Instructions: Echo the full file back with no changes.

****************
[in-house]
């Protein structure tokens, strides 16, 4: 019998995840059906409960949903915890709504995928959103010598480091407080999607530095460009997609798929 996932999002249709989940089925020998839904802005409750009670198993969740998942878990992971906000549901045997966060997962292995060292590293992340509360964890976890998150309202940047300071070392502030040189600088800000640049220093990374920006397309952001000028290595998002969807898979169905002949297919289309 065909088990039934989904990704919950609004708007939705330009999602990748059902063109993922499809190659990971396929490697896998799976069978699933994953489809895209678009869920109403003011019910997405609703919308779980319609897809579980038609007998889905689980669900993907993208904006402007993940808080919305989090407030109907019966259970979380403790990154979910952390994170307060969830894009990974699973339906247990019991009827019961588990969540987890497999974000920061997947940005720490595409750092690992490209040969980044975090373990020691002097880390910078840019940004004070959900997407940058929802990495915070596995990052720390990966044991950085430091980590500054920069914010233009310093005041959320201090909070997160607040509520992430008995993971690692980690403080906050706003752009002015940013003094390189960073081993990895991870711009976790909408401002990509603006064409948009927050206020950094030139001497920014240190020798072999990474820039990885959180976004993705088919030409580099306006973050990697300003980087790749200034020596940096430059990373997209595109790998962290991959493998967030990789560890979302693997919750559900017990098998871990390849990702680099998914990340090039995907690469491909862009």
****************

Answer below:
[in-house]
């Protein structure tokens, strides 16, 4: 019998995840059906409960949903915890709504995928959103010598480091407080999607530095460009997609798929 996932999002249709989940089925020998839904802005409750009670198993969740998942878990992971906000549901045997966060997962292995060292590293992340509360964890976890998150309202940047300071070392502030040189600088800000640049220093990374920006397309952001000028290595998002969807898979169905002949297919289309 065909088990039934989904990704919950609004708007939705330009999602990748059902063109993922499809190659990971396929490697896998799976069978699933994953489809895209678009869920109403003011019910997405609703919308779980319609897809579980038609007998889905689980669900993907993208904006402007993940808080919305989090407030109907019966259970979380403790990154979910952390994170307060969830894009990974699973339906247990019991009827019961588990969540987890497999974000920061997947940005720490595409750092690992490209040969980044975090373990020691002097880390910078840019940004004070959900997407940058929802990495915070596995990052720390990966044991950085430091980590500054920069914010233009310093005041959320201090909070997160607040509520992430008995993971690692980690403080906050706003752009002015940013003094390189960073081993990895991870711009976790909408401002990509603006064409948009927050206020950094030139001497920014240190020798072999990474820039990885959180976004993705088919030409580099306006973050990697300003980087790749200034020596940096430059990373997209595109790998962290991959493998967030990789560890979302693997919750559900017990098998871990390849990702680099998914990340090039995907690469491909862009």